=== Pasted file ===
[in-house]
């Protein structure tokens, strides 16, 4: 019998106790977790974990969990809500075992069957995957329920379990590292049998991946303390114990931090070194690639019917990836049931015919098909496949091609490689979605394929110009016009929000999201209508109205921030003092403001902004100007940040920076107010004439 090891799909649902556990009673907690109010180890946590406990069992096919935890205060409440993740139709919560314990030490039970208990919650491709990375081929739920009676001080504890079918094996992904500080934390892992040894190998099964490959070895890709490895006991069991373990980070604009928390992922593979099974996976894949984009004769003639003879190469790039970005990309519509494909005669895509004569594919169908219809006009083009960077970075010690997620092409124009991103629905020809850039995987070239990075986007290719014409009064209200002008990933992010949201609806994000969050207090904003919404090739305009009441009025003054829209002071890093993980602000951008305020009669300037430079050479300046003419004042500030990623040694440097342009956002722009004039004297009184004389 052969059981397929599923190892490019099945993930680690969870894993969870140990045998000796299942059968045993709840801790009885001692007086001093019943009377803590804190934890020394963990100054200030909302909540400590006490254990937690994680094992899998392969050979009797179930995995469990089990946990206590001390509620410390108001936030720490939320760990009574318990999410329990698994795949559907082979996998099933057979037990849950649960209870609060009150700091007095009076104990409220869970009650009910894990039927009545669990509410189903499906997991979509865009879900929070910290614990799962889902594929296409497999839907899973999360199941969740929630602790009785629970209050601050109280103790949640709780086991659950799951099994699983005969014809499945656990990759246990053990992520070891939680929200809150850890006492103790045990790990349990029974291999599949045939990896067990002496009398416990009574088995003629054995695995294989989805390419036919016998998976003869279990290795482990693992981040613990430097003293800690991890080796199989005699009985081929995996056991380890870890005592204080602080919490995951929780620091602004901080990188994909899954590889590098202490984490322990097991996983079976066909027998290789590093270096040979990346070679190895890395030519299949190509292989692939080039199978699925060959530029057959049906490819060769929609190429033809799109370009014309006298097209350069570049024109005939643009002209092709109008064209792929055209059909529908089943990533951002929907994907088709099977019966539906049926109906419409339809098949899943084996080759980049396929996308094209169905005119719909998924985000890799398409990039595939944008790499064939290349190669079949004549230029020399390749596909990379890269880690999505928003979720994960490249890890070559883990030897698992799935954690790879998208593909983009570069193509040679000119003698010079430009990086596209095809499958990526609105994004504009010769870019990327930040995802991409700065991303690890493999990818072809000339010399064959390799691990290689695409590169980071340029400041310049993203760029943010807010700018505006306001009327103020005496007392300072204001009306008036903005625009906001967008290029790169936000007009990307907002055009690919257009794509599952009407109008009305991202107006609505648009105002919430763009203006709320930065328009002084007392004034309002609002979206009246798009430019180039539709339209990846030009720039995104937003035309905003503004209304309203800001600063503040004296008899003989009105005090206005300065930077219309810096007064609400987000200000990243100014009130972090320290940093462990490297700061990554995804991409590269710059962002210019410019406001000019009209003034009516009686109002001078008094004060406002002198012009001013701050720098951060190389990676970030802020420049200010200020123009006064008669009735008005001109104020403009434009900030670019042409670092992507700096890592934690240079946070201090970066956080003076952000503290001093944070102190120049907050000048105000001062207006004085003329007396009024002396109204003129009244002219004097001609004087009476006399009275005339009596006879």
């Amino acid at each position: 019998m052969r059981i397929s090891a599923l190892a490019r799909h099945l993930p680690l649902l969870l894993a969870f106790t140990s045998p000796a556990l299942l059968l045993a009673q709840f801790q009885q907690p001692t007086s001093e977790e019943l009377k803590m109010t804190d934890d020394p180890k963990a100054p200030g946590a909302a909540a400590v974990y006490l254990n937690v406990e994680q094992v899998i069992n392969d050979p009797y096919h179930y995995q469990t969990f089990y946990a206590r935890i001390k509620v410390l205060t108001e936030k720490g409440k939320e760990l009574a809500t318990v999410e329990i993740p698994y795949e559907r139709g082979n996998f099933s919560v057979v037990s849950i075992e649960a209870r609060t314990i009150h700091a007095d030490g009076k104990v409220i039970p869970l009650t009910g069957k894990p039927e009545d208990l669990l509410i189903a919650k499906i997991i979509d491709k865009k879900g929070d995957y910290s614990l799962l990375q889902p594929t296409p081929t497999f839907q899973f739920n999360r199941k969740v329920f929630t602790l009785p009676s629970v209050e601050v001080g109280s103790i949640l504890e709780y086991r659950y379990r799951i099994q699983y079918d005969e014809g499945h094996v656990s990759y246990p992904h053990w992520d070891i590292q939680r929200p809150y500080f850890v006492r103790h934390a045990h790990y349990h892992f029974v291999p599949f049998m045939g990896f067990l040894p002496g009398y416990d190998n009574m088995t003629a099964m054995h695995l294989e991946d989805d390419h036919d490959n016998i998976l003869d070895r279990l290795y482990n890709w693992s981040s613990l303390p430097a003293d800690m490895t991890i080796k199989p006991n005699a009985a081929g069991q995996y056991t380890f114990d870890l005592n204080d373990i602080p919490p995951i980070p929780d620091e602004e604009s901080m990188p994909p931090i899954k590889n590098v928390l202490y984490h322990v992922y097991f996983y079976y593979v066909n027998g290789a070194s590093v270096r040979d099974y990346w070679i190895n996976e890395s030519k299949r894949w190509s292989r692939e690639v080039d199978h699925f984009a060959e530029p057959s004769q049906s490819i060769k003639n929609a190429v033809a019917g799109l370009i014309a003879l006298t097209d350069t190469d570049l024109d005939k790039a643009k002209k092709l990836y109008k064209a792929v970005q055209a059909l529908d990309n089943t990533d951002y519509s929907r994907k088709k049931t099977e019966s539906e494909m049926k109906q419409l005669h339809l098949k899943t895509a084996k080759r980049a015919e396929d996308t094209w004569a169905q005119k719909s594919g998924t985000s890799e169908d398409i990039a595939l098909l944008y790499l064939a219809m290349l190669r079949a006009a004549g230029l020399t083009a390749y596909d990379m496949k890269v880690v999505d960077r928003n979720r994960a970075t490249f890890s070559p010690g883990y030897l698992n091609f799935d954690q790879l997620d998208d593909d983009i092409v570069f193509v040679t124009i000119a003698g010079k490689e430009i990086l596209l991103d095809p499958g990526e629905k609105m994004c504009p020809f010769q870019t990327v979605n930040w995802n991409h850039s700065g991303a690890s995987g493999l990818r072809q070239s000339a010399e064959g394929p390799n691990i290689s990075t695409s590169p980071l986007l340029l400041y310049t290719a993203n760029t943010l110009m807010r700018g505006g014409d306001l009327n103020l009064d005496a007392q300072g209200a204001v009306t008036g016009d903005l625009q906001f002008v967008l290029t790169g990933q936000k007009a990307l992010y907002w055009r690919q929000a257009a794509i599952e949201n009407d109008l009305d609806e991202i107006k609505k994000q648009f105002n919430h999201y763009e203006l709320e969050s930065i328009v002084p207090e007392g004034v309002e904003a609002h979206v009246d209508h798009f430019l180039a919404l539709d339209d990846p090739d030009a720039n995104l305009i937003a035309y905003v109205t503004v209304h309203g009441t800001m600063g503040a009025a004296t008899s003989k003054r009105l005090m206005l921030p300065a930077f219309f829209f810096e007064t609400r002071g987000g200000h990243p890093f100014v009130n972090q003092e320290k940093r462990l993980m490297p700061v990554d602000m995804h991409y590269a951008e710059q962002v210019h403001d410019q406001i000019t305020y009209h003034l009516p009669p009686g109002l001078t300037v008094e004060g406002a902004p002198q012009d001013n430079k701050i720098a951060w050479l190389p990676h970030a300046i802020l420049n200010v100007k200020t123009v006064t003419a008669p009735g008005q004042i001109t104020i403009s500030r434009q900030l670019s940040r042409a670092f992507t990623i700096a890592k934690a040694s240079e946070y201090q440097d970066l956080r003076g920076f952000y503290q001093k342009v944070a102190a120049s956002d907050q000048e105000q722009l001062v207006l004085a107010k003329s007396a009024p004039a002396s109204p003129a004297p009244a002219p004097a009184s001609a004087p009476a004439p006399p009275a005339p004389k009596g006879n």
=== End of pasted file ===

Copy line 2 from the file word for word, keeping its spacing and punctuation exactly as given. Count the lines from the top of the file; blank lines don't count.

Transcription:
């Protein structure tokens, strides 16, 4: 019998106790977790974990969990809500075992069957995957329920379990590292049998991946303390114990931090070194690639019917990836049931015919098909496949091609490689979605394929110009016009929000999201209508109205921030003092403001902004100007940040920076107010004439 090891799909649902556990009673907690109010180890946590406990069992096919935890205060409440993740139709919560314990030490039970208990919650491709990375081929739920009676001080504890079918094996992904500080934390892992040894190998099964490959070895890709490895006991069991373990980070604009928390992922593979099974996976894949984009004769003639003879190469790039970005990309519509494909005669895509004569594919169908219809006009083009960077970075010690997620092409124009991103629905020809850039995987070239990075986007290719014409009064209200002008990933992010949201609806994000969050207090904003919404090739305009009441009025003054829209002071890093993980602000951008305020009669300037430079050479300046003419004042500030990623040694440097342009956002722009004039004297009184004389 052969059981397929599923190892490019099945993930680690969870894993969870140990045998000796299942059968045993709840801790009885001692007086001093019943009377803590804190934890020394963990100054200030909302909540400590006490254990937690994680094992899998392969050979009797179930995995469990089990946990206590001390509620410390108001936030720490939320760990009574318990999410329990698994795949559907082979996998099933057979037990849950649960209870609060009150700091007095009076104990409220869970009650009910894990039927009545669990509410189903499906997991979509865009879900929070910290614990799962889902594929296409497999839907899973999360199941969740929630602790009785629970209050601050109280103790949640709780086991659950799951099994699983005969014809499945656990990759246990053990992520070891939680929200809150850890006492103790045990790990349990029974291999599949045939990896067990002496009398416990009574088995003629054995695995294989989805390419036919016998998976003869279990290795482990693992981040613990430097003293800690991890080796199989005699009985081929995996056991380890870890005592204080602080919490995951929780620091602004901080990188994909899954590889590098202490984490322990097991996983079976066909027998290789590093270096040979990346070679190895890395030519299949190509292989692939080039199978699925060959530029057959049906490819060769929609190429033809799109370009014309006298097209350069570049024109005939643009002209092709109008064209792929055209059909529908089943990533951002929907994907088709099977019966539906049926109906419409339809098949899943084996080759980049396929996308094209169905005119719909998924985000890799398409990039595939944008790499064939290349190669079949004549230029020399390749596909990379890269880690999505928003979720994960490249890890070559883990030897698992799935954690790879998208593909983009570069193509040679000119003698010079430009990086596209095809499958990526609105994004504009010769870019990327930040995802991409700065991303690890493999990818072809000339010399064959390799691990290689695409590169980071340029400041310049993203760029943010807010700018505006306001009327103020005496007392300072204001009306008036903005625009906001967008290029790169936000007009990307907002055009690919257009794509599952009407109008009305991202107006609505648009105002919430763009203006709320930065328009002084007392004034309002609002979206009246798009430019180039539709339209990846030009720039995104937003035309905003503004209304309203800001600063503040004296008899003989009105005090206005300065930077219309810096007064609400987000200000990243100014009130972090320290940093462990490297700061990554995804991409590269710059962002210019410019406001000019009209003034009516009686109002001078008094004060406002002198012009001013701050720098951060190389990676970030802020420049200010200020123009006064008669009735008005001109104020403009434009900030670019042409670092992507700096890592934690240079946070201090970066956080003076952000503290001093944070102190120049907050000048105000001062207006004085003329007396009024002396109204003129009244002219004097001609004087009476006399009275005339009596006879």